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Victoria Roberts (rower)

From Wikipedia, the free encyclopedia

Victoria Roberts
Personal information
Born (1978-03-10) 10 March 1978 (age 40)
Years active 1992–2007
Sport
Sport Rowing
Club UTS Haberfield Rowing Club

Victoria Roberts (born 10 March 1978 in London) is an Australian former rower, a dual Olympian, and a three-time world champion. She went back to back in the coxless four World Championship title in 2001 and 2002.

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Transcription

Contents

Club and state rowing

Roberts' senior rowing was done from the UTS Haberfield Rowing Club in Sydney. She was awarded a scholarship to the AIS prior to her 2001 World Championship success.[1]

Roberts rowed in state representative eights for New South Wales contesting the Interstate women's eight championship for the ULVA Trophy and later the Queen Elizabeth II Cup at the Australian Rowing Championships. She represented her state in 1999, 2006 and consecutively from 2001 to 2004, rowing to victories in the seven seat in 2002, 2003 and 2004.[2]

She raced in UTS Haberfield colours in composite crews contesting national titles at the Australian Rowing Championships in 2007 (W4- and W2-).[3]

International rowing career

World Championships

Roberts was first considered for Australian representative honours when she was selected in the coxless four who placed third at the World Rowing Cup III in Lucerne in 1999. She wasn't picked in the pair or the eight for that year's Senior World Championships in St Catharine's but was selected for the U23 World Championships in Hamburg where she won a silver medal in a coxless four with Rebecca Sattin, Deidre Coates and Angela Heitman.[4]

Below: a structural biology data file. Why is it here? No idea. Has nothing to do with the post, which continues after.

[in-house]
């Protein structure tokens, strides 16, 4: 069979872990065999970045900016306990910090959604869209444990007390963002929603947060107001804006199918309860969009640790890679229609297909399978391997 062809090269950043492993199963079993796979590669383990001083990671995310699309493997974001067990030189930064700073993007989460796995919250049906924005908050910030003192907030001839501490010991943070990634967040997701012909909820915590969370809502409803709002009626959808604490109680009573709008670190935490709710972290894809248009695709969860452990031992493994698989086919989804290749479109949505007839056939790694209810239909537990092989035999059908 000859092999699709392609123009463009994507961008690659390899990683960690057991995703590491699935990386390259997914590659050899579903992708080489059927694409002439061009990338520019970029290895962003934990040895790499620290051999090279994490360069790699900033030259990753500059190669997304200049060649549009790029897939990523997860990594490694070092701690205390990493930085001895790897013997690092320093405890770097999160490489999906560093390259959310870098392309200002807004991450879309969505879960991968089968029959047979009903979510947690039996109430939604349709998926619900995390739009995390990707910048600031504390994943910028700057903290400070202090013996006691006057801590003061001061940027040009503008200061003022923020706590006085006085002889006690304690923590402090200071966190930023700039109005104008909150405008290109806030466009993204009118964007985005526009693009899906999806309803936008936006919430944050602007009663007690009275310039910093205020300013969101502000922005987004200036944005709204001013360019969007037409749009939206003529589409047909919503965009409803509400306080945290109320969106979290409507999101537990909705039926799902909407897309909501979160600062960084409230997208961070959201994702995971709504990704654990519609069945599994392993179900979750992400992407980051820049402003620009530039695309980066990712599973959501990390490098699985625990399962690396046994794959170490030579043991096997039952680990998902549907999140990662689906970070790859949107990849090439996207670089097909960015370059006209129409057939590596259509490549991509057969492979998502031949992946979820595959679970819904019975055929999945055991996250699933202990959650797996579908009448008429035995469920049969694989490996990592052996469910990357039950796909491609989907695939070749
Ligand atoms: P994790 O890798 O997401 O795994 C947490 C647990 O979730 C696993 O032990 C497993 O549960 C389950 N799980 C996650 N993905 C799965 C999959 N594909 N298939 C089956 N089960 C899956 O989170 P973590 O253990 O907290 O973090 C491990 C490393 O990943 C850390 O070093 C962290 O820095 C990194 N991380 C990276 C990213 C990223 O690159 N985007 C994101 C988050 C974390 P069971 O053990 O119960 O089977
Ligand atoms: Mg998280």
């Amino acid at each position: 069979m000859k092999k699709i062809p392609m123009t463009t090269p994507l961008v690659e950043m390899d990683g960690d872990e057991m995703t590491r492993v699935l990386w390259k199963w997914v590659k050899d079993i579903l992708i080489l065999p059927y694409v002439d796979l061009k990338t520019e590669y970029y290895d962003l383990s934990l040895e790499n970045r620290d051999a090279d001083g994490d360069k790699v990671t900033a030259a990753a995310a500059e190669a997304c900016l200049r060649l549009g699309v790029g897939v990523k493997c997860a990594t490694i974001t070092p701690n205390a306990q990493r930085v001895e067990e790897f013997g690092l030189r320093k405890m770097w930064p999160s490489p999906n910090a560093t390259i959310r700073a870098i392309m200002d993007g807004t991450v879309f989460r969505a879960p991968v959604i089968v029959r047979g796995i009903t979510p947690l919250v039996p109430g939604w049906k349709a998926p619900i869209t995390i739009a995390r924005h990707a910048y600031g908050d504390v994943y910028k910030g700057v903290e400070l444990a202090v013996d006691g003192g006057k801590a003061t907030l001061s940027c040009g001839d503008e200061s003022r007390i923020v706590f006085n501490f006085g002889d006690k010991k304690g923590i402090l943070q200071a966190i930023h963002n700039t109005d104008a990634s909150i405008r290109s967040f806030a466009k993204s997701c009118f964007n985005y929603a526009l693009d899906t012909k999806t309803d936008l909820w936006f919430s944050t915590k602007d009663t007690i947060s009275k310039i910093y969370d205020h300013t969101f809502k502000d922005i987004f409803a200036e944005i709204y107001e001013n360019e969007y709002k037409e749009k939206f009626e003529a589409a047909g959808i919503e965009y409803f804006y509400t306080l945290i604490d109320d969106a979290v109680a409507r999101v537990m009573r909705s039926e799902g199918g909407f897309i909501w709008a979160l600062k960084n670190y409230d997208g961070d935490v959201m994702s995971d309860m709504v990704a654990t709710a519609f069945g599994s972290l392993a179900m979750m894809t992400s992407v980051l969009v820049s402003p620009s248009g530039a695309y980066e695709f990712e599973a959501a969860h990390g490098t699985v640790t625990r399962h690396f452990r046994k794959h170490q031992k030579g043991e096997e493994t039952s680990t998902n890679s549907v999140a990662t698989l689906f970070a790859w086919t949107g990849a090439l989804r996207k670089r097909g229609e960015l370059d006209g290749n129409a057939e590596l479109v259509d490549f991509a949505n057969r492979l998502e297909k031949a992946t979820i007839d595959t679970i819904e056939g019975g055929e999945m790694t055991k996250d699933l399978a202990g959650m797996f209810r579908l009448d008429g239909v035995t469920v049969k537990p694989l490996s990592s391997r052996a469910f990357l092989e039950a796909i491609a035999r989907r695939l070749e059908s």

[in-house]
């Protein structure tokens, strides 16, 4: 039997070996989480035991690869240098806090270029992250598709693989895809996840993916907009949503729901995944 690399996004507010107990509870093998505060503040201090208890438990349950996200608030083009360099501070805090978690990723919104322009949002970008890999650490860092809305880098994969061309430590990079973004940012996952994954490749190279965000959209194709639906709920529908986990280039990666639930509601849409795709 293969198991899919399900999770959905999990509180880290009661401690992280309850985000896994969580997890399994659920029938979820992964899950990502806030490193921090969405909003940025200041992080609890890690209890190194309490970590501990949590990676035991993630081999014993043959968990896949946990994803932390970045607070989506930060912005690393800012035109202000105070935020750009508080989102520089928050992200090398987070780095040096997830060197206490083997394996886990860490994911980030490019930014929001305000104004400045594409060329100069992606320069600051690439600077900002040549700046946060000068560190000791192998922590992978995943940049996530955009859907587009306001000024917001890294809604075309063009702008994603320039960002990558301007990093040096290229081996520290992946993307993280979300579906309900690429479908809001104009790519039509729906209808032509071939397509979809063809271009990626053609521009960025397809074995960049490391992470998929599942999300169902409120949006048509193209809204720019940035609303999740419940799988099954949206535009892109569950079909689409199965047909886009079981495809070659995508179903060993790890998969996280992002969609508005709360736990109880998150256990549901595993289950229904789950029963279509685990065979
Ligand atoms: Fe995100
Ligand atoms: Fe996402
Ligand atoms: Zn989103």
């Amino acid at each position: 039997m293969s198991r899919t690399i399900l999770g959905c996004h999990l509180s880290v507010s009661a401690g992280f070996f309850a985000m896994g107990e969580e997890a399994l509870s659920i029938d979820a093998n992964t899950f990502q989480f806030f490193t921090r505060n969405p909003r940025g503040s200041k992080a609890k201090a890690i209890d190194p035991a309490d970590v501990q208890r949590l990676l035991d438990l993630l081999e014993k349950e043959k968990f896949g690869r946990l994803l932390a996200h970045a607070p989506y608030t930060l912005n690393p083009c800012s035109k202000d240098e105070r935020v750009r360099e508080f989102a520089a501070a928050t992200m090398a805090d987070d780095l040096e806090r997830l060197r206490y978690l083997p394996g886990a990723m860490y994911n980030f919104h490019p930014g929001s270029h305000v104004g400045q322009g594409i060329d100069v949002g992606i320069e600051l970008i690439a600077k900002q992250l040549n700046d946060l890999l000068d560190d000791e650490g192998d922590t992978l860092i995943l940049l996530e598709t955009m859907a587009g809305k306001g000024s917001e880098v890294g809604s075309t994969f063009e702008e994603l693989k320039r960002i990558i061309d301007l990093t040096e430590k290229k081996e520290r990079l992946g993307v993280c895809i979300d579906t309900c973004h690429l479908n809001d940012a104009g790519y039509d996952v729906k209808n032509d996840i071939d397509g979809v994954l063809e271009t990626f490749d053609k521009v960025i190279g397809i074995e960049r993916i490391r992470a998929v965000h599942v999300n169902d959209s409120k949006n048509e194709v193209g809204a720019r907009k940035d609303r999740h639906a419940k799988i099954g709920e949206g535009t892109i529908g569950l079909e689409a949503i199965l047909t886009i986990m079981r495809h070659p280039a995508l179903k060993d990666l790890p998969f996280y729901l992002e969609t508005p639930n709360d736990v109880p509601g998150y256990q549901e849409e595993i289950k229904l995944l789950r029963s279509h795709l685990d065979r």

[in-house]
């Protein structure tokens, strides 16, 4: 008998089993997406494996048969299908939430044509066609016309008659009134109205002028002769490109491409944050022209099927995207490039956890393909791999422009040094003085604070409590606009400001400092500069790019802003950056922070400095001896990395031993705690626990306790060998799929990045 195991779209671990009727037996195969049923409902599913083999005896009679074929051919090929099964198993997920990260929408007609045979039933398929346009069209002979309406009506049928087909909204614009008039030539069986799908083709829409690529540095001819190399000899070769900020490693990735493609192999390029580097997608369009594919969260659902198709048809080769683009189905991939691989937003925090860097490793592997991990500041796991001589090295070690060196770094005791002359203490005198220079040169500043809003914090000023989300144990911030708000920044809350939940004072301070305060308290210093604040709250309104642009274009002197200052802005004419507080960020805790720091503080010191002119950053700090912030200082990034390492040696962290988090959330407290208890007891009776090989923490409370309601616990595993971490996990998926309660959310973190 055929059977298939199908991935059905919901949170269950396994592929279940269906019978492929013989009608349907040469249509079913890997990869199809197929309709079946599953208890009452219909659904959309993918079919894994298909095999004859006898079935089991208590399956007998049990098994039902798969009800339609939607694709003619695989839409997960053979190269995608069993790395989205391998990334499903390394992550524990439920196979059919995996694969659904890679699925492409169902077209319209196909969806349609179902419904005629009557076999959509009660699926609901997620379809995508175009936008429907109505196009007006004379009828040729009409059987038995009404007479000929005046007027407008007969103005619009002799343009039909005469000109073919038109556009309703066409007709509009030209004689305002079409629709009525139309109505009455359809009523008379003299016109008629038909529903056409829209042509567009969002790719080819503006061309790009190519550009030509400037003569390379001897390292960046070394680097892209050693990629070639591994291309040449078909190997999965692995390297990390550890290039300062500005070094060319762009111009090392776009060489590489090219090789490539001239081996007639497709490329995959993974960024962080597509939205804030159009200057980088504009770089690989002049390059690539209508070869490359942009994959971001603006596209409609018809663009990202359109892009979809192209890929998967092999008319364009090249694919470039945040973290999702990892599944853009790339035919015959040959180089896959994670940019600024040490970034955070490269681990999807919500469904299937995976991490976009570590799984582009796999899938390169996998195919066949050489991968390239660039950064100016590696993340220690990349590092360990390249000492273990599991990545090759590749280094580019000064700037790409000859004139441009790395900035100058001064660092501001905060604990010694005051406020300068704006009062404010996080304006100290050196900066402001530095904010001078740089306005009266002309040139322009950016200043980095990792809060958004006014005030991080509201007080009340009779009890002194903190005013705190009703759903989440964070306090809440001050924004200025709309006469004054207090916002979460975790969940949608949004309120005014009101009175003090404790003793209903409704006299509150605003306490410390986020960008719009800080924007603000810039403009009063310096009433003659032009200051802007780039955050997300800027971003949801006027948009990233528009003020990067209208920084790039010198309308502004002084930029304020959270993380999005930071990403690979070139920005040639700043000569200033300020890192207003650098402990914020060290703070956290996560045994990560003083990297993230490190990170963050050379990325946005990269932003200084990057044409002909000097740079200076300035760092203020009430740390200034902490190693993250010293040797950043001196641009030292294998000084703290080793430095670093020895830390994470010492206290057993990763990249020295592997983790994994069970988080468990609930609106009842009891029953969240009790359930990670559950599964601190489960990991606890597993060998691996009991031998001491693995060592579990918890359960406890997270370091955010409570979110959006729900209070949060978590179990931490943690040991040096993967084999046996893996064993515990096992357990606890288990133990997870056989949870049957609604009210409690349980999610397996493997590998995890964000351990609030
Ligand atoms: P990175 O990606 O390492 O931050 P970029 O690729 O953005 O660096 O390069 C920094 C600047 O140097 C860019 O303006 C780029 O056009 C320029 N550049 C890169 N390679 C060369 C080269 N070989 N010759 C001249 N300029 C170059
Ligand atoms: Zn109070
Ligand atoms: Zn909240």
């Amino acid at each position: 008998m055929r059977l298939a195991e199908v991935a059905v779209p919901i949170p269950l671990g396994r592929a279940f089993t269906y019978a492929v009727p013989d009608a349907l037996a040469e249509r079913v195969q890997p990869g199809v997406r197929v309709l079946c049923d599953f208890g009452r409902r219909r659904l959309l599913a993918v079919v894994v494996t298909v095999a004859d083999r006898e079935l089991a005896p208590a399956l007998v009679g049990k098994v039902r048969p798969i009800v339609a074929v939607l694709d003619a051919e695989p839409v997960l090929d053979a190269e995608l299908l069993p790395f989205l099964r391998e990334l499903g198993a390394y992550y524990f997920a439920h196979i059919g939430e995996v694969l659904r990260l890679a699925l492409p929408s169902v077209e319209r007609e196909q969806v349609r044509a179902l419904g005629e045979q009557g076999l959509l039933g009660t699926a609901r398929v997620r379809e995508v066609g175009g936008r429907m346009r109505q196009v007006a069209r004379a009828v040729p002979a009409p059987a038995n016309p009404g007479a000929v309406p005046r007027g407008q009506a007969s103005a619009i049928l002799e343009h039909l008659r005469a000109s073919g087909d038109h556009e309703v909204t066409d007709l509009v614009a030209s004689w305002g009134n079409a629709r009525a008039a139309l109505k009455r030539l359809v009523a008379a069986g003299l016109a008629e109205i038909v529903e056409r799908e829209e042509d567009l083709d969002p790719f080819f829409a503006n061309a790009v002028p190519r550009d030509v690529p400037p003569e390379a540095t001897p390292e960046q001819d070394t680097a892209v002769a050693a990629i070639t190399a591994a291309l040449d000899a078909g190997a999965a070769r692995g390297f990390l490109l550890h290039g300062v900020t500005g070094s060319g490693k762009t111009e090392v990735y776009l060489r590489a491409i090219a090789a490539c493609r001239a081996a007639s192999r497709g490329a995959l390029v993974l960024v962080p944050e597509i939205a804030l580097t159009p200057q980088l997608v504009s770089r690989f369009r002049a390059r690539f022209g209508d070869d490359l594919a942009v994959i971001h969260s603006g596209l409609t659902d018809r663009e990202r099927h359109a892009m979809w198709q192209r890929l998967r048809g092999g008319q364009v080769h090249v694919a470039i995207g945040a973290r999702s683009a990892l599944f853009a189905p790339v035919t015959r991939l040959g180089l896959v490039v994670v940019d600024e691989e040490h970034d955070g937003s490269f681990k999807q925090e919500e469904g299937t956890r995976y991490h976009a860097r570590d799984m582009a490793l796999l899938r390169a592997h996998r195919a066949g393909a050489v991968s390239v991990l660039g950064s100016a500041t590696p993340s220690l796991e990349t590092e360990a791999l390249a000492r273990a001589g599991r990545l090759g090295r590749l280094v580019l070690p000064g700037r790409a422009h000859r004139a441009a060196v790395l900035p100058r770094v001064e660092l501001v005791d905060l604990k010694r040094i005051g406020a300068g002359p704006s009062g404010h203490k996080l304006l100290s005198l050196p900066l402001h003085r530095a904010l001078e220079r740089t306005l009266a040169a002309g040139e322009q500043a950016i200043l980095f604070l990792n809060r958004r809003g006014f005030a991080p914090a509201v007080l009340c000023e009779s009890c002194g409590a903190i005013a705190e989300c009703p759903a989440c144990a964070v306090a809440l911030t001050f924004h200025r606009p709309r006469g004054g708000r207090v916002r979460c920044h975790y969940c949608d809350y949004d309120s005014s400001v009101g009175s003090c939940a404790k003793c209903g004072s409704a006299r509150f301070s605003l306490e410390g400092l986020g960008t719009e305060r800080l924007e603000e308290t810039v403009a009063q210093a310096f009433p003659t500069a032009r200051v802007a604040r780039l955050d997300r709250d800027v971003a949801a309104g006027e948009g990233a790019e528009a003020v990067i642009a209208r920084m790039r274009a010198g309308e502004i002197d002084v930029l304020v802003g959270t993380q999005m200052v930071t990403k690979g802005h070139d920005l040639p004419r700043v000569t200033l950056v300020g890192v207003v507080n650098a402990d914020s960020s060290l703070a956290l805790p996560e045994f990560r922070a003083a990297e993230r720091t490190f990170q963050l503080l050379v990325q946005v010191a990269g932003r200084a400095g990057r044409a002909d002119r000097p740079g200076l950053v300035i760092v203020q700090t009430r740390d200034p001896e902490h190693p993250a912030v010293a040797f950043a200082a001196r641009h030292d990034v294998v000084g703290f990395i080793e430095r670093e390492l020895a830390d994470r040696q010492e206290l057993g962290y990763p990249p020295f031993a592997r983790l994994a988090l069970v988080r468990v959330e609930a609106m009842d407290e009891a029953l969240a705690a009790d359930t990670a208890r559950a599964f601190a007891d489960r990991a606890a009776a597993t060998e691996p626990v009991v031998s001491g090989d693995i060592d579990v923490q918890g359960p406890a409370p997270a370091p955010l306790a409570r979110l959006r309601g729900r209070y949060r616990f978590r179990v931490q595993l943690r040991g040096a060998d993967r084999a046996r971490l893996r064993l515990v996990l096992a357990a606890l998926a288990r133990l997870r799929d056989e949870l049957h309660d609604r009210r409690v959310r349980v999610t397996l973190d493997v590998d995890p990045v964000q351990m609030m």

In 2000 she made the Australian women's eight who won bronze at two World Rowing Cups in the lead up to the Olympics. For the 2000 Sydney Olympics she rowed in the eight who had a credible fifth placing in the final.[5]

Roberts was selected in the Australian squad for the 2001 international tour. In their first competitive outing of the 2001 season, racing as an Australian Institute of Sport selection eight at Henley Royal Regatta, Roberts won the 2001 Henley Prize for women's eights (from 2002 this event was renamed the Remenham Challenge Cup).[6] She was then selected in two Australian senior crews for the World Rowing Cup IV regatta in Munich Germany. The coxless four won that regatta and the Australian eight placed second but were on track for possible World Championship success. A month later at the 2001 World Rowing Championships in Lucerne, Roberts rowed at seven in the Australian women's heavyweight crew stroked by Kristina Larsen to win Australia's first ever women's eight World Championship title.[5] With their excellent pre-Championship form Roberts doubled-up with Jo Lutz, Julia Wilson and Jane Robinson in the coxless four and also won gold. Roberts came home from Switzerland as a dual World Champion and a member of the first Australian crew to win the women's eight event at Henley. [7]